I’ve been thinking about work recently.
This short week is leading to a little added pressure; I’m allowing myself a little slack in the number of articles I come up with because I’ve got extra background work to do before this weekend’s Expo. I haven’t really had time to think about what it is I need to do there, and haven’t had time to so much as think about packing. I’ve been preoccupied with my sets of interviews and conversations for the community magazine I’m responsible for. And so I’ve been thinking about work.
It took me a while to find a voice and a place for myself in this fledgling production. When I was first brought on board to the company, which runs all manner of online networking sites, and first given the task of shaping the new magazine, I was at a loss as to what direction to take. The magazine is, ostensibly, part of a dating site, yet the articles I posted, fluffy cosmopolitan bits about big-city serial daters, about how-tos for sharp profiles, about navigating that first face-to-face meeting, received only a lukewarm response. I tried for spicier. No luck. I tried more conservative. Nothing there either. My confusion grew. I was used to writing for a specific reader, yet this readership was too wide-spread to easily pitch anything to. It was impossible to please them all.
A few months into the job, still frustrated by the broadness of the audience and their seeming disinterest in any of the topics I approached, I stumbled across a member profile that sounded interesting. I wrote, curious about this woman’s story, and ended up conducting an impromptu interview about what turned out to be an extraordinary life. I shaped it into a quick feature article, posted it to the site with a link to her profile, and found, to my surprise, that the response was overwhelmingly enthusiastic.
I’d found the answer. The site members, it turns out, love reading about their own. They love reading about the variety of lives, and the shared threads of emotion and growth and occasional loneliness they all experience. They love reading about other members who live in other parts of the world. And I love doing the work . . . I love scrounging around for intriguing voices (not always easy . . . the most banal personals ads hide the most incredible stories), and I love engaging them in conversation, and I love teasing out what’s most remarkable about their lives. I wrote about a woman who’d survived last year’s tsunami. I wrote about an Australian who witnessed the car accident that killed her long-estranged sister. I’m working right now on a short article about a former civics teacher who took up triathlons after he retired, and has now completed five Ironmans, including one in which he crashed and fractured three vertebrae in his neck. These people are all amazing; their perspectives on life are beautiful; none of this was mentioned in their profiles.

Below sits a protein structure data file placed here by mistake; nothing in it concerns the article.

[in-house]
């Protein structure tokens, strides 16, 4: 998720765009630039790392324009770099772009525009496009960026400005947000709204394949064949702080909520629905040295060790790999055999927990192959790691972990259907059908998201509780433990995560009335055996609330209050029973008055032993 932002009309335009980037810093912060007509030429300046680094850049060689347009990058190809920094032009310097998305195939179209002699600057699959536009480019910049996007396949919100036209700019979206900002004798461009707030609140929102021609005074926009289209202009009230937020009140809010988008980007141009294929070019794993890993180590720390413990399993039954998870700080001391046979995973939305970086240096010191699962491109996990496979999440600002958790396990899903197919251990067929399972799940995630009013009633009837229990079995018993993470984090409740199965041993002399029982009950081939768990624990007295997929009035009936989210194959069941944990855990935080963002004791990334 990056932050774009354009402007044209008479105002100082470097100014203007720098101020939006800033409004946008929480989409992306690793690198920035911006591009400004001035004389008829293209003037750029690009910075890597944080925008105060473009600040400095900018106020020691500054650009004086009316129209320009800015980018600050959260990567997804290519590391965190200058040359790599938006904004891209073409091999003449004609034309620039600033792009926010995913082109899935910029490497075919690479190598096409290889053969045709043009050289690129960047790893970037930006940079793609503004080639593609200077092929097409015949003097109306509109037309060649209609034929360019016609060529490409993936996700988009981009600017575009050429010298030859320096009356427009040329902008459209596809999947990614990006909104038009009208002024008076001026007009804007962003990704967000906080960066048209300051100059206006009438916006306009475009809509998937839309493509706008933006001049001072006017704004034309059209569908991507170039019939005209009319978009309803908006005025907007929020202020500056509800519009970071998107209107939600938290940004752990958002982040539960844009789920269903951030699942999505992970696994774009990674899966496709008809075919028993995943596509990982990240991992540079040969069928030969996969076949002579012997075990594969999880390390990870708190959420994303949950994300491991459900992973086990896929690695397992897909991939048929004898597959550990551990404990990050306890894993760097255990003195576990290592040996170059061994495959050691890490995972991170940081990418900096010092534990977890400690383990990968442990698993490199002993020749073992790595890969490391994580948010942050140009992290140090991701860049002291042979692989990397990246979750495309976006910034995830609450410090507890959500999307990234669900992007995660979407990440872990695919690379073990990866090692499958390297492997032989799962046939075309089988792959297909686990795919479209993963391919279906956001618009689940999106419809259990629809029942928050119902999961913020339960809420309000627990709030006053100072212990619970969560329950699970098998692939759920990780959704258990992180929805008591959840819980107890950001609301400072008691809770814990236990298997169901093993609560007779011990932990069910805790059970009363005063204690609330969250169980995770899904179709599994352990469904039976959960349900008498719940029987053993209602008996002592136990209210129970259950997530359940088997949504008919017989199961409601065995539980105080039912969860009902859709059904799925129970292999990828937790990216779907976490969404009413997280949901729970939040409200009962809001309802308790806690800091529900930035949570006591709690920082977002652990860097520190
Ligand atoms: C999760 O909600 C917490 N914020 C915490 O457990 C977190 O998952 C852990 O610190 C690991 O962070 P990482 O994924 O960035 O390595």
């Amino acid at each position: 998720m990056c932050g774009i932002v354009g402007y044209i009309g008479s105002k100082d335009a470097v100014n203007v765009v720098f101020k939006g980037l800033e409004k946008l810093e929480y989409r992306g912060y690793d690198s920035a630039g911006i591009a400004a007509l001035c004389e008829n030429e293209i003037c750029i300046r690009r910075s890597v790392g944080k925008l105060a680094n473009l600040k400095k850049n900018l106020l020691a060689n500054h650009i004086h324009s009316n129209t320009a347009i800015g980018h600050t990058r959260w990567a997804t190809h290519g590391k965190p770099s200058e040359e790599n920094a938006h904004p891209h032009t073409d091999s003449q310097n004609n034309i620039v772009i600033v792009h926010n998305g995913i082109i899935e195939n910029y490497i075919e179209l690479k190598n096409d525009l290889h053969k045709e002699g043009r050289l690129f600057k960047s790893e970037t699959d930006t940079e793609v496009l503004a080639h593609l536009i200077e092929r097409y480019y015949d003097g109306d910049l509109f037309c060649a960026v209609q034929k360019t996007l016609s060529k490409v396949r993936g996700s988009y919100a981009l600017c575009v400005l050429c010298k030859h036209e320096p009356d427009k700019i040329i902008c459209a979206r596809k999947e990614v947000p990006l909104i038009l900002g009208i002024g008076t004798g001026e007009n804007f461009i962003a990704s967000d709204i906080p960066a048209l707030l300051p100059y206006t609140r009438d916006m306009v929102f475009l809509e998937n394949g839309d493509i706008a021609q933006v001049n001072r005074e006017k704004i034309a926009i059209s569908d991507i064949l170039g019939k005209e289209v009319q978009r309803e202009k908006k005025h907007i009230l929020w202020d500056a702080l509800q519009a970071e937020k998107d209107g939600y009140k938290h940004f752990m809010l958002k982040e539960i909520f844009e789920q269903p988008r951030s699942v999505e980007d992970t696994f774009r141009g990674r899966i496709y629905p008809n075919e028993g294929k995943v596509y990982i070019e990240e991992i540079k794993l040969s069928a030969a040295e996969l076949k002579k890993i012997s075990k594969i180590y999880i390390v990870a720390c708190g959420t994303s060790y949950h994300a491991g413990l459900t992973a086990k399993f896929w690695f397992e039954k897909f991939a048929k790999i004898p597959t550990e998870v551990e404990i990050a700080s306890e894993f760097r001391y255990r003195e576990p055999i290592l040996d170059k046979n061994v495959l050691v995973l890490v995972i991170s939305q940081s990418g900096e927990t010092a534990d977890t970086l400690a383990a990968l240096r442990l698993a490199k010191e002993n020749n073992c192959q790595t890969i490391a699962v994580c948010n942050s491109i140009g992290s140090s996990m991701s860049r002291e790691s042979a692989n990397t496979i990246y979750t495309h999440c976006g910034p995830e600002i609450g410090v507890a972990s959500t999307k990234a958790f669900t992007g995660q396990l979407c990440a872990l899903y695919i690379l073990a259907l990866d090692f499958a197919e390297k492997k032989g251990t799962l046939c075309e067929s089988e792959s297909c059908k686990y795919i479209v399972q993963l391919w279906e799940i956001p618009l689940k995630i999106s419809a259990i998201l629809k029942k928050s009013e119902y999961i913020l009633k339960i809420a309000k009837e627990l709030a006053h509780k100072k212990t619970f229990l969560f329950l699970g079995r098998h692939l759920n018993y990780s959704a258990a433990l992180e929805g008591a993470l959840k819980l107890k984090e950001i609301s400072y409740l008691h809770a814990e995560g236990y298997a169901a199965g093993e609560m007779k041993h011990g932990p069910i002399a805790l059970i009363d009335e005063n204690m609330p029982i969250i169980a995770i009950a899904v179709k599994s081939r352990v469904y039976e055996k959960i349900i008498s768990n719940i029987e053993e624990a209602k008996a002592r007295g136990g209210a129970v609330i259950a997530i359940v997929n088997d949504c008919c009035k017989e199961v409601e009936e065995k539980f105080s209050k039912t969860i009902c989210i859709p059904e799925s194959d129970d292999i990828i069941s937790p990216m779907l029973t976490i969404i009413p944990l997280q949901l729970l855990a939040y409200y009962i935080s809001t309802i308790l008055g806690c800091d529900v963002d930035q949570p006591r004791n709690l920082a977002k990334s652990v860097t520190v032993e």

I love hearing these people’s stories, and I love telling them, and it’s funny, because when I took the job, I never thought I’d end up making the connections (and by this I mean the connections between others, not personal connections for my own ambitions) I do. I never thought I’d end up spreading these little seeds of community. It’s gratifying, and I’m surprisingly happy to be there.
After I commented, at lunch today, on this sense of satisfaction, one of my co-workers reminded me that it was my doing: I could have just kept on posting pieces about the perils of singledom in NYC, just as I was hired to do. Instead, I kept hunting for some way to engage. It’s funny how much of a difference making a difference (however minor) can make in oneself, and to one’s approach to work. I feel, now, as though the writing I do matters somehow: I give voice to the humanity behind all these searching faces. It’s small, but it’s something, and I’m happy for this.
I’m happy, too, that I’m being flown to Las Vegas tomorrow, to cover the Adult Entertainment Expo for another site the company runs. The AVN Awards are on Sunday. It’s not every job that gives you the opportunity to attend The Oscars of Porn.